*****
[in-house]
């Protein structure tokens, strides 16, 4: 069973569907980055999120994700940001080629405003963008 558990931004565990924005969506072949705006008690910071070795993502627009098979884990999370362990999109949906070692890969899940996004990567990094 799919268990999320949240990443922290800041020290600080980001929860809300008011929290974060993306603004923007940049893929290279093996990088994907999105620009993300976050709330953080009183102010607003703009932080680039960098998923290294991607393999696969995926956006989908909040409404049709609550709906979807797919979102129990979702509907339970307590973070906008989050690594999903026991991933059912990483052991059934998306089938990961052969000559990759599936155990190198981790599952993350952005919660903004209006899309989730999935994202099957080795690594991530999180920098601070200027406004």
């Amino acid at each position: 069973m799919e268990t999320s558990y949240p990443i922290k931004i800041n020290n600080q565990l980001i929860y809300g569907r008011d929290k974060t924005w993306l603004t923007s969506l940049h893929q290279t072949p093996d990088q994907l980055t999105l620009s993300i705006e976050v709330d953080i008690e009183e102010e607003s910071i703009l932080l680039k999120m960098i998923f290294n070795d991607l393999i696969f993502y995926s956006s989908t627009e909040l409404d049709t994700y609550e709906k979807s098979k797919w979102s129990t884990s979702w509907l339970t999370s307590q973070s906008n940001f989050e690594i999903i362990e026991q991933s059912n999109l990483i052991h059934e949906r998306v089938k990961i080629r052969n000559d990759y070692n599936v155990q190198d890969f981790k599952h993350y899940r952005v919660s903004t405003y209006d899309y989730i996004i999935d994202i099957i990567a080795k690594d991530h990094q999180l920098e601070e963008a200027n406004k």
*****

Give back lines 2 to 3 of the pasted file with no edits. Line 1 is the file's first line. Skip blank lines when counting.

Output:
């Protein structure tokens, strides 16, 4: 069973569907980055999120994700940001080629405003963008 558990931004565990924005969506072949705006008690910071070795993502627009098979884990999370362990999109949906070692890969899940996004990567990094 799919268990999320949240990443922290800041020290600080980001929860809300008011929290974060993306603004923007940049893929290279093996990088994907999105620009993300976050709330953080009183102010607003703009932080680039960098998923290294991607393999696969995926956006989908909040409404049709609550709906979807797919979102129990979702509907339970307590973070906008989050690594999903026991991933059912990483052991059934998306089938990961052969000559990759599936155990190198981790599952993350952005919660903004209006899309989730999935994202099957080795690594991530999180920098601070200027406004």
């Amino acid at each position: 069973m799919e268990t999320s558990y949240p990443i922290k931004i800041n020290n600080q565990l980001i929860y809300g569907r008011d929290k974060t924005w993306l603004t923007s969506l940049h893929q290279t072949p093996d990088q994907l980055t999105l620009s993300i705006e976050v709330d953080i008690e009183e102010e607003s910071i703009l932080l680039k999120m960098i998923f290294n070795d991607l393999i696969f993502y995926s956006s989908t627009e909040l409404d049709t994700y609550e709906k979807s098979k797919w979102s129990t884990s979702w509907l339970t999370s307590q973070s906008n940001f989050e690594i999903i362990e026991q991933s059912n999109l990483i052991h059934e949906r998306v089938k990961i080629r052969n000559d990759y070692n599936v155990q190198d890969f981790k599952h993350y899940r952005v919660s903004t405003y209006d899309y989730i996004i999935d994202i099957i990567a080795k690594d991530h990094q999180l920098e601070e963008a200027n406004k």